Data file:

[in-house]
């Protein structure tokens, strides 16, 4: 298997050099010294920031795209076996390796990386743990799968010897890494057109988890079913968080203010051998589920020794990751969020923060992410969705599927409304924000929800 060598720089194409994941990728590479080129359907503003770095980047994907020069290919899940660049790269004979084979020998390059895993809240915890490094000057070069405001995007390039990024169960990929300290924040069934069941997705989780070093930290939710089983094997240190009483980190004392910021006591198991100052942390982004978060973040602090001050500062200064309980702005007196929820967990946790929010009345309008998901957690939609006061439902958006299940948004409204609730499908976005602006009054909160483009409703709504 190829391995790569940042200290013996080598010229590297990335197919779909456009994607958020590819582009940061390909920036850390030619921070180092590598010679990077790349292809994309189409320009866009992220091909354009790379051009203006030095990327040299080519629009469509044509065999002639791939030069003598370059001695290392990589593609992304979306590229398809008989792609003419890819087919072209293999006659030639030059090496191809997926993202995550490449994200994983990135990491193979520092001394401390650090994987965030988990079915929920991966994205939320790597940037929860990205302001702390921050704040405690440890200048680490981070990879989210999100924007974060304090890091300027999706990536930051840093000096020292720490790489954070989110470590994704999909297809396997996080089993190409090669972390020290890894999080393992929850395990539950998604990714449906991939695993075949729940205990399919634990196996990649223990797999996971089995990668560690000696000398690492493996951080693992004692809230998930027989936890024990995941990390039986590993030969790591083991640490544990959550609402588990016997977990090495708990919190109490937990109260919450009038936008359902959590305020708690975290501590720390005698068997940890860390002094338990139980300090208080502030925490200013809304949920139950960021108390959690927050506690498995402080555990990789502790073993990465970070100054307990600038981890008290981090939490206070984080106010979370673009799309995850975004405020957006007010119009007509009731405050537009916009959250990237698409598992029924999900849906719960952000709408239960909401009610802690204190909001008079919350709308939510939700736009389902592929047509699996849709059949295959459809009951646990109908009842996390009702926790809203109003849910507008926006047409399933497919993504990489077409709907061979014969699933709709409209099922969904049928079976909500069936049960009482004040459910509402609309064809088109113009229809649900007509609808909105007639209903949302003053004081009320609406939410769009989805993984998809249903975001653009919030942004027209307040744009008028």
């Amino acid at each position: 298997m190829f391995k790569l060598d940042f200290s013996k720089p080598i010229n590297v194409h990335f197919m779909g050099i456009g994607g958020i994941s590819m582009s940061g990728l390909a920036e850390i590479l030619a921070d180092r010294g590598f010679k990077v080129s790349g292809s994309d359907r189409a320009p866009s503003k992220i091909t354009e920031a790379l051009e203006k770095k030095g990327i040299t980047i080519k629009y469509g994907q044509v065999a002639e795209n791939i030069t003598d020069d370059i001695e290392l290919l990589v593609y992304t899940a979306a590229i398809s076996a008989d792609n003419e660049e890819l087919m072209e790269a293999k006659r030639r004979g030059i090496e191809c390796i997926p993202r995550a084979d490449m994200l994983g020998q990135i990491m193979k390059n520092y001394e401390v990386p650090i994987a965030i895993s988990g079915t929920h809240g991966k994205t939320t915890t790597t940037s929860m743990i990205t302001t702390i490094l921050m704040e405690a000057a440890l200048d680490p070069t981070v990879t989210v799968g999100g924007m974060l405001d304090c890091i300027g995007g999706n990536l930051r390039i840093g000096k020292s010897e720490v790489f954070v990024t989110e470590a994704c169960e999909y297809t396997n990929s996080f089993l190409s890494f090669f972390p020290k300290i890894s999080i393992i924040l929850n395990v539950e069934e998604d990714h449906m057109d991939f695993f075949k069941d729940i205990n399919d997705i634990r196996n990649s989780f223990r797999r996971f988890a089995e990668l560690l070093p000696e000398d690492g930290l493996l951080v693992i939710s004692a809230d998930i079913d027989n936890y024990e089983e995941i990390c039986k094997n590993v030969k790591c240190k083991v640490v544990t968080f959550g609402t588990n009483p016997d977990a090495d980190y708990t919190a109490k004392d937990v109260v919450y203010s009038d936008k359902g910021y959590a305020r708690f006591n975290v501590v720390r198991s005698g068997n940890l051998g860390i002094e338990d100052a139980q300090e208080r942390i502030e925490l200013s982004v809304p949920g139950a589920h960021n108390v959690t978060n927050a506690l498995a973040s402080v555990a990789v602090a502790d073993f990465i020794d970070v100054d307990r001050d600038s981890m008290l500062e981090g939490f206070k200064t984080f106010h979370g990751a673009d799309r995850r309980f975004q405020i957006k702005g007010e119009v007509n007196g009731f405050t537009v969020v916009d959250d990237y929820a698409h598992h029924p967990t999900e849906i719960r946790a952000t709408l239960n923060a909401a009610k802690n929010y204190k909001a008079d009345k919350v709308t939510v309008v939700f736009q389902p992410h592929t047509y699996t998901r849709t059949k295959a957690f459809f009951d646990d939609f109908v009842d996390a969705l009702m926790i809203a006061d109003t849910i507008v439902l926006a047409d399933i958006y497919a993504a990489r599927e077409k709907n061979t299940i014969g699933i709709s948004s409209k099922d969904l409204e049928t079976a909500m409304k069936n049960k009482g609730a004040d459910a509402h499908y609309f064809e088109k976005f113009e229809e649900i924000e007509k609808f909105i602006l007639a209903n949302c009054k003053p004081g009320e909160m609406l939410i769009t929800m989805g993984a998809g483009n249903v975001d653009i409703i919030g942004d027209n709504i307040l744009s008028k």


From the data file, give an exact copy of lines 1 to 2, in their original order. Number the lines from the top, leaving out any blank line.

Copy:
[in-house]
């Protein structure tokens, strides 16, 4: 298997050099010294920031795209076996390796990386743990799968010897890494057109988890079913968080203010051998589920020794990751969020923060992410969705599927409304924000929800 060598720089194409994941990728590479080129359907503003770095980047994907020069290919899940660049790269004979084979020998390059895993809240915890490094000057070069405001995007390039990024169960990929300290924040069934069941997705989780070093930290939710089983094997240190009483980190004392910021006591198991100052942390982004978060973040602090001050500062200064309980702005007196929820967990946790929010009345309008998901957690939609006061439902958006299940948004409204609730499908976005602006009054909160483009409703709504 190829391995790569940042200290013996080598010229590297990335197919779909456009994607958020590819582009940061390909920036850390030619921070180092590598010679990077790349292809994309189409320009866009992220091909354009790379051009203006030095990327040299080519629009469509044509065999002639791939030069003598370059001695290392990589593609992304979306590229398809008989792609003419890819087919072209293999006659030639030059090496191809997926993202995550490449994200994983990135990491193979520092001394401390650090994987965030988990079915929920991966994205939320790597940037929860990205302001702390921050704040405690440890200048680490981070990879989210999100924007974060304090890091300027999706990536930051840093000096020292720490790489954070989110470590994704999909297809396997996080089993190409090669972390020290890894999080393992929850395990539950998604990714449906991939695993075949729940205990399919634990196996990649223990797999996971089995990668560690000696000398690492493996951080693992004692809230998930027989936890024990995941990390039986590993030969790591083991640490544990959550609402588990016997977990090495708990919190109490937990109260919450009038936008359902959590305020708690975290501590720390005698068997940890860390002094338990139980300090208080502030925490200013809304949920139950960021108390959690927050506690498995402080555990990789502790073993990465970070100054307990600038981890008290981090939490206070984080106010979370673009799309995850975004405020957006007010119009007509009731405050537009916009959250990237698409598992029924999900849906719960952000709408239960909401009610802690204190909001008079919350709308939510939700736009389902592929047509699996849709059949295959459809009951646990109908009842996390009702926790809203109003849910507008926006047409399933497919993504990489077409709907061979014969699933709709409209099922969904049928079976909500069936049960009482004040459910509402609309064809088109113009229809649900007509609808909105007639209903949302003053004081009320609406939410769009989805993984998809249903975001653009919030942004027209307040744009008028």